Steven Lopez — gold medalist in 2000 and 2004, bronze winner in 2008 — doesn't have the easiest of draws, either. On Friday, in the under-80-kilogram division, he'll meet reigning world bronze medalist Ramin Azizov of Azerbaijan.
"I'm so ready," Diana Lopez said. "I'm just remembering all the training that we've had for the past four years in Houston, leading up to where I'm at now. I'm just ready to go and show my athleticism, show what I've been training for."
It's what they've all been training a lifetime for, really.
Julio Lopez was an athlete — Olympic sports, mostly, including track and swimming — while growing up in Nicaragua. He and his wife eventually made their way to New York, learning a new culture, a new language and a new way of life.
Their kids acclimated through sports, all eventually finding their way to taekwondo, the martial art where kicks and punches will now be scored by a computer system. Jean Lopez, the first-born, became the leader by default.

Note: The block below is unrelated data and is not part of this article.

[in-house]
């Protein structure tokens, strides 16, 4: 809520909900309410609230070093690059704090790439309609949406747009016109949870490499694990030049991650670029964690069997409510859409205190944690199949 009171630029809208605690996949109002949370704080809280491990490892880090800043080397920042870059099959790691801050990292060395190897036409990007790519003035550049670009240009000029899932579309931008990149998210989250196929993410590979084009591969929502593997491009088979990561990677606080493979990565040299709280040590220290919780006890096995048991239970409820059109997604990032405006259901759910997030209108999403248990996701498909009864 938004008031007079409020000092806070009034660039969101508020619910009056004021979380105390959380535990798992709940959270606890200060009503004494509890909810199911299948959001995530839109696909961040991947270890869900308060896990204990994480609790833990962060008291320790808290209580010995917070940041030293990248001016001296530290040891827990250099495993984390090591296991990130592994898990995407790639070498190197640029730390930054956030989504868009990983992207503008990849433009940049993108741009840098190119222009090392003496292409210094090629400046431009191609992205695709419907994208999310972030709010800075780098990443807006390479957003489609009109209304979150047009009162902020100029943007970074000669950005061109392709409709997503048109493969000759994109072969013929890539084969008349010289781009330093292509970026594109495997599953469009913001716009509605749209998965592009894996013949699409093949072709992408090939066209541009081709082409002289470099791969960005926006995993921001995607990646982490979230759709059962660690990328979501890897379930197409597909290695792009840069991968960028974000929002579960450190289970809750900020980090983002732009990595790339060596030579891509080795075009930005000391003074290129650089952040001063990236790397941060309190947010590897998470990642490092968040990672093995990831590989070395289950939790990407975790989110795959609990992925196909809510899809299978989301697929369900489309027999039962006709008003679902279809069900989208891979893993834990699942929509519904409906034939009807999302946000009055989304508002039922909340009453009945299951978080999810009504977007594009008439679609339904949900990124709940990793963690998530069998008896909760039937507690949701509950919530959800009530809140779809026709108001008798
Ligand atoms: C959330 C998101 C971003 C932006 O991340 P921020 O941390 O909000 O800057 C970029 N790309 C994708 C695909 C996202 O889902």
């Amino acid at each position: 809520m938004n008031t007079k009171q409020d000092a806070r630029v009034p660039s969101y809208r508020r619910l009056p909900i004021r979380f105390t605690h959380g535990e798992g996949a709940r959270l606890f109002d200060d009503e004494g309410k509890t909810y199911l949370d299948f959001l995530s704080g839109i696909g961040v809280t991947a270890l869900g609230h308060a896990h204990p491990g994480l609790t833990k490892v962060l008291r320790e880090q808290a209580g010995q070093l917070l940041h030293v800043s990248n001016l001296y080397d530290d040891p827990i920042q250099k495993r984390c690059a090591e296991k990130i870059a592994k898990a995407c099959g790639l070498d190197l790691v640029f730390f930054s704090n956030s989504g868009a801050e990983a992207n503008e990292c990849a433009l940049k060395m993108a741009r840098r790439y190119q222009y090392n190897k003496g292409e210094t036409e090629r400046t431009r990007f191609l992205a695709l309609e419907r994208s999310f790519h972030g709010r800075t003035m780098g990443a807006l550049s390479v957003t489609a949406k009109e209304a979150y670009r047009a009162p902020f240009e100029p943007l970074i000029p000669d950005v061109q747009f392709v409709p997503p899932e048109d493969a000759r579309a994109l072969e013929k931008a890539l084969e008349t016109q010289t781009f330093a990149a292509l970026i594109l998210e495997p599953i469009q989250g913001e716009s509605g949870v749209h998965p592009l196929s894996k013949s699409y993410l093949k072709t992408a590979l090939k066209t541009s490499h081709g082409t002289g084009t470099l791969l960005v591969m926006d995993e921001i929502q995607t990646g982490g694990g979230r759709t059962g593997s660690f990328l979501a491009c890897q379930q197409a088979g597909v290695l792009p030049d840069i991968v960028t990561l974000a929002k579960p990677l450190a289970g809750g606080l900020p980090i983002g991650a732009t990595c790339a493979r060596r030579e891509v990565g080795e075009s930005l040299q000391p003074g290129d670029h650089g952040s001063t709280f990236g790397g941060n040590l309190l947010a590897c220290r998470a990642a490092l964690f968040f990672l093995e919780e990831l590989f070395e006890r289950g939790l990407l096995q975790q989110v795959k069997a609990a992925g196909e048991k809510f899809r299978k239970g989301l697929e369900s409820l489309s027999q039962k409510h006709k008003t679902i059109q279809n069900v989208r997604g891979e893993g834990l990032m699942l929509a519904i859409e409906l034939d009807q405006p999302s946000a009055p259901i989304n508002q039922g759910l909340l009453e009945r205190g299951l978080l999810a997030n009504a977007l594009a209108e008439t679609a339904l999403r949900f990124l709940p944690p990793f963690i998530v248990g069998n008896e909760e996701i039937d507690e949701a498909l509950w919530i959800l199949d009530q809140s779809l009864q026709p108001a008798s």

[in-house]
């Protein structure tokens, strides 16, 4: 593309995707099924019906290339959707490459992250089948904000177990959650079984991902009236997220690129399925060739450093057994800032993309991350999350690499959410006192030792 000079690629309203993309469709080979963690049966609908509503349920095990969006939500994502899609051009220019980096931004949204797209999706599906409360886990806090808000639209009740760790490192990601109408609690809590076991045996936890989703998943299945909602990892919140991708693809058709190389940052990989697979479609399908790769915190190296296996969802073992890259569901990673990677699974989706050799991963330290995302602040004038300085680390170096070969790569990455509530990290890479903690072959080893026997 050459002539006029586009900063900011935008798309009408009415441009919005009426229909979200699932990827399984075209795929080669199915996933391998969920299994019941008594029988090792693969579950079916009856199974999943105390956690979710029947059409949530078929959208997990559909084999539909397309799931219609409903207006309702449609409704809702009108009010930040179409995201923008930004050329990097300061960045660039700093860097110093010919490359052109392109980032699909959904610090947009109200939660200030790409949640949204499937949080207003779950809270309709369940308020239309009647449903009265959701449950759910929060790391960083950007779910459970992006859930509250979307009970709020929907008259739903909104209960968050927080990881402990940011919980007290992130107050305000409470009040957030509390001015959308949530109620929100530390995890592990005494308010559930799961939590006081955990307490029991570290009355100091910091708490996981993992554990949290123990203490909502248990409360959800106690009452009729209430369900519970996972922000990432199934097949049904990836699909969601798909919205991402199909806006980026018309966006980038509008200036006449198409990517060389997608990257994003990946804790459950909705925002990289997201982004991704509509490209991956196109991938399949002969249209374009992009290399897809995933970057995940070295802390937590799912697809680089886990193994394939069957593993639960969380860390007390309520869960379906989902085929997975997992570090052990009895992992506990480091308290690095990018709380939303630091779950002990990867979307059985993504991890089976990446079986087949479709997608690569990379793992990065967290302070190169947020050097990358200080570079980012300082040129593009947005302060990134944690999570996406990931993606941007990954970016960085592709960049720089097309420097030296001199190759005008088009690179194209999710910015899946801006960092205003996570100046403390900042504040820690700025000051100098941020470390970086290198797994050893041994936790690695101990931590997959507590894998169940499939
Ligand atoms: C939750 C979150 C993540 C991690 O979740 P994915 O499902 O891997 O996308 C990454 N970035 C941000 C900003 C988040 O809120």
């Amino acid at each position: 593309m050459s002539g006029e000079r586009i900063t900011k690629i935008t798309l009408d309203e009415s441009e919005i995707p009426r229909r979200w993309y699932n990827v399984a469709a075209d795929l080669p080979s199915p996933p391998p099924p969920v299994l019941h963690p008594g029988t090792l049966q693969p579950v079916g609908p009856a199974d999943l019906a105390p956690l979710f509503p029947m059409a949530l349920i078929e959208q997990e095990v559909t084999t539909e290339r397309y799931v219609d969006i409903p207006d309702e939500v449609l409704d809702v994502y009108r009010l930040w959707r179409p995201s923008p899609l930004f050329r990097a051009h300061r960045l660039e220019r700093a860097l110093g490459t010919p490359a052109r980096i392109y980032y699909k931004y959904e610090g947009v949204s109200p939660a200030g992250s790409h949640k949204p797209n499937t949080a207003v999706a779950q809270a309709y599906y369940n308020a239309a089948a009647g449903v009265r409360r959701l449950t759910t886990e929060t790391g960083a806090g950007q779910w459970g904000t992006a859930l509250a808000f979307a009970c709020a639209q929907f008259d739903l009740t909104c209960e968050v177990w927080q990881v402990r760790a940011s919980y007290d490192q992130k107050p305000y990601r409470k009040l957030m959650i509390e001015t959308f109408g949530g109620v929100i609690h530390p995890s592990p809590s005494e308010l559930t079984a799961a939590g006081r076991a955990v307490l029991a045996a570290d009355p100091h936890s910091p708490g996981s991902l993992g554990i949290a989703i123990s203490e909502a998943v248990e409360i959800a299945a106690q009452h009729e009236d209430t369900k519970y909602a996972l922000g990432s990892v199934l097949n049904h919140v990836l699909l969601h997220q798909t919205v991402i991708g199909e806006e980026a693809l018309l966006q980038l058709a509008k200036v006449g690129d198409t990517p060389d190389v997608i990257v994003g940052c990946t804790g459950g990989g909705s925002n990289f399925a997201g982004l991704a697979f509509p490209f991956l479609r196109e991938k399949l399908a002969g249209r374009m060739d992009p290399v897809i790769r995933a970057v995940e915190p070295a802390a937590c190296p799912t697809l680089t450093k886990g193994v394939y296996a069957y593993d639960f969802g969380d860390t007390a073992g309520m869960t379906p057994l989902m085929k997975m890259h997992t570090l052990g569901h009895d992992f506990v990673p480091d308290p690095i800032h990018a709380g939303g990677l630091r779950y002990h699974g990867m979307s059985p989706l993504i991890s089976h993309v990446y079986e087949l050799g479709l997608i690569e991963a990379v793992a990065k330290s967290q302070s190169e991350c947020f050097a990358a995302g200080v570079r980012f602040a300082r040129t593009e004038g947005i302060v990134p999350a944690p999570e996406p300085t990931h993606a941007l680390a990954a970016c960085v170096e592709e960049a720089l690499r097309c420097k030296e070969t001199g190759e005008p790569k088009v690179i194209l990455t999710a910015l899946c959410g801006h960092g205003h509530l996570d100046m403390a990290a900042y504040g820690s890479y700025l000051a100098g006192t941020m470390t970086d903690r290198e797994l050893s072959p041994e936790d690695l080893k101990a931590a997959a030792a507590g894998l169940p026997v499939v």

In short, that means he was coaching long before he ever knew what coaching was.
"My parents are immigrants," Jean Lopez said. "They moved from Nicaragua from New York and I had to kind of grow up really quick. I was always put in a position where I had to translate for my family and kind of help them, guide them through the American culture. So it was a natural transition for me to coach them. Our family structure is based on hierarchy and my parents have allowed me to make the right decisions for my siblings."
The siblings have made plenty of right decisions on their own as well.
When Jean Lopez was competing, it was only natural for Steven and Mark to follow their big brother. With all three boys involved, it was only natural again for Diana to follow along.